When I first started blogging about Japanese movies a couple of months ago, I began back in the 1950s with some of Akira Kurosawa’s best known work. Then I jumped ahead to the ‘60s and ‘70s for some cult classics. Now with Sion Sono’s Cold Fish (2010) we move into the modern era. I’m a big fan of other contemporary Japanese directors but Sono had completely passed me by, and this film was recommended to me as an accessible jumping on point for the work of someone called “the most subversive filmmaker working in Japanese cinema today.”
In the interests of fairness, I should add that I had literally no idea what kind of film I was going to be watching. If, dear reader, you have also avoided any knowledge of Sono’s work or Cold Fish in particular and want the same, baffling experience I had, then consider ceasing to read immediately and go check out the film. Despite the big, bold text shouting THIS IS BASED ON A TRUE STORY during the intro I didn’t even know what genre I was watching, which meant as the early scenes played out, I was under the misapprehension that things would be a kind of family drama, a seedy version of Departures unfolding in a tropical fish shop.
I quickly forgot about that ‘true story’ claim as things started to get complex. Shamoto (Mitsuru Fukikoshi) runs a modest tropical fish store with his teenaged daughter and second wife, but gets drawn into the world of Murata (Denden), the owner of Amazon Gold – another, massive tropical fish store staffed more like a Hooters than a pet shop. Denden’s Murata is a tour de force performance, switching between creepily affable, pathetically wheedling, and raging anger on a whim. It strongly reminded me of Ben Kingsley’s similarly jarring performance in Sexy Beast.
Murata hires Shamoto’s daughter to work in his store, gets too close to Shamoto’s wife, and drags Shamoto into his shady business dealings. Throughout this, Shamoto is practically asleep. It’s not wooden acting, it just seems he’s barely functioning in the world, and has no idea how to deal with Murata.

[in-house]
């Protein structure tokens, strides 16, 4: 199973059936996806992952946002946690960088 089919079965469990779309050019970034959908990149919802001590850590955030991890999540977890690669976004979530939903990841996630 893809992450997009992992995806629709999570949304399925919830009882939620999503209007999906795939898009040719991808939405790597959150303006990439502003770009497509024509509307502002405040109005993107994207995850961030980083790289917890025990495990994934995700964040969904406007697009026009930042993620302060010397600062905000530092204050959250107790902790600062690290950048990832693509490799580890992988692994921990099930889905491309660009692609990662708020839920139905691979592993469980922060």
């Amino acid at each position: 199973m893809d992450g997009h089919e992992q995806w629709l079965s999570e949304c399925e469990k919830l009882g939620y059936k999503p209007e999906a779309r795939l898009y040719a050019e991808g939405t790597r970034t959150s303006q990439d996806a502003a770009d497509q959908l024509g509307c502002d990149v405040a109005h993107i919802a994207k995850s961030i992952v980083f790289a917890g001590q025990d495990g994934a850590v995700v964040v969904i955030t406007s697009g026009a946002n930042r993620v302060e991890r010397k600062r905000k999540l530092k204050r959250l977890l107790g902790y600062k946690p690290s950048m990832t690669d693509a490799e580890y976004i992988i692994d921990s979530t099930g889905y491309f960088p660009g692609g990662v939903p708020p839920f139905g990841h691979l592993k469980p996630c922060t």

At some point things take an abrupt left turn and, while I want to talk about it for the review, I again want to caution anyone who wants an unspoiled experience – though apparently this is most definitely how the movie was marketed. After the first business deal Shamoto helps with, Murata and his wife force Shamoto into the other half of their scheme: killing off their ‘business partners’ and keeping the money. Suddenly the film is absolutely soaked in gore as it goes into excruciating detail into Murata’s method of disposing a corpse so as to make it completely “invisible”. Now complicit, Shamoto’s life tumbles even further out of control as the police, yakuza, and Murata’s money man all get involved.
It wasn’t until the credits rolled that I thought again about that ‘true story’ claim, and something came back to me: not a killer with a tropical fish store, but a serial killer running a kennel. Sure enough, I’d read about Gen Sekine in Jake Adelstein’s Tokyo Vice, which tells a sensational tale of Adelstein chasing down the story for the Yomiuri newspaper. This Japan Times article from 2001 covers the aftermath of the trial, and the basics will be familiar to anybody who’s seen Cold Fish: Sekine poisoned his victims then “cut them up, burned them and scattered the remains in a hilly area and a river”.
Getting back to Cold Fish, I’ve avoided any kind of verdict so far but ultimately, and no pun intended, the film left me cold. Everything from the acting to the cinematography to the incredible, aggressive sound design is fantastic, but I just didn’t enjoy the story. The film runs too long and yet the ending, when Shamoto snaps, feels unearned and unconvincing. I wasn’t shocked, just disappointed. It’s unfortunate that as an introduction to Sono’s work this film didn’t land for me, but given how well everything is constructed, I am more than willing to seek out more from him.
Cold Fish / 冷たい熱帯魚 (Tsumetai Nettaigyo)
Director: Sion Sono
Japanese Release Date
Version Watched: 146 min